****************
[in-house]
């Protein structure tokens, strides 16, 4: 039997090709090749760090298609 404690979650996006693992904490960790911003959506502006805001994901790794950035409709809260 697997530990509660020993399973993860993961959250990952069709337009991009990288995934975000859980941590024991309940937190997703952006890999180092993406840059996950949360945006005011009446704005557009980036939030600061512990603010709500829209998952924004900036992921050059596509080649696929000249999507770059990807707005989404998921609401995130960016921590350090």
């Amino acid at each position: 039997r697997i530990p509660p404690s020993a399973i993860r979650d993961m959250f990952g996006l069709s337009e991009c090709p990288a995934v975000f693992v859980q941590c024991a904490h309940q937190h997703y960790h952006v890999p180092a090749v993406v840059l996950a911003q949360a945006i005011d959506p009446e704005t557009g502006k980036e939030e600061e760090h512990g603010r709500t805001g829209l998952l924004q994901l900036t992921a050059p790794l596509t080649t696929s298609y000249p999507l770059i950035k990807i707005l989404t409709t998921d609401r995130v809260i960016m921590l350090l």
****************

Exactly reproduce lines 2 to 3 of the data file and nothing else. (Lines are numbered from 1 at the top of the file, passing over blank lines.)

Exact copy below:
């Protein structure tokens, strides 16, 4: 039997090709090749760090298609 404690979650996006693992904490960790911003959506502006805001994901790794950035409709809260 697997530990509660020993399973993860993961959250990952069709337009991009990288995934975000859980941590024991309940937190997703952006890999180092993406840059996950949360945006005011009446704005557009980036939030600061512990603010709500829209998952924004900036992921050059596509080649696929000249999507770059990807707005989404998921609401995130960016921590350090």
């Amino acid at each position: 039997r697997i530990p509660p404690s020993a399973i993860r979650d993961m959250f990952g996006l069709s337009e991009c090709p990288a995934v975000f693992v859980q941590c024991a904490h309940q937190h997703y960790h952006v890999p180092a090749v993406v840059l996950a911003q949360a945006i005011d959506p009446e704005t557009g502006k980036e939030e600061e760090h512990g603010r709500t805001g829209l998952l924004q994901l900036t992921a050059p790794l596509t080649t696929s298609y000249p999507l770059i950035k990807i707005l989404t409709t998921d609401r995130v809260i960016m921590l350090l």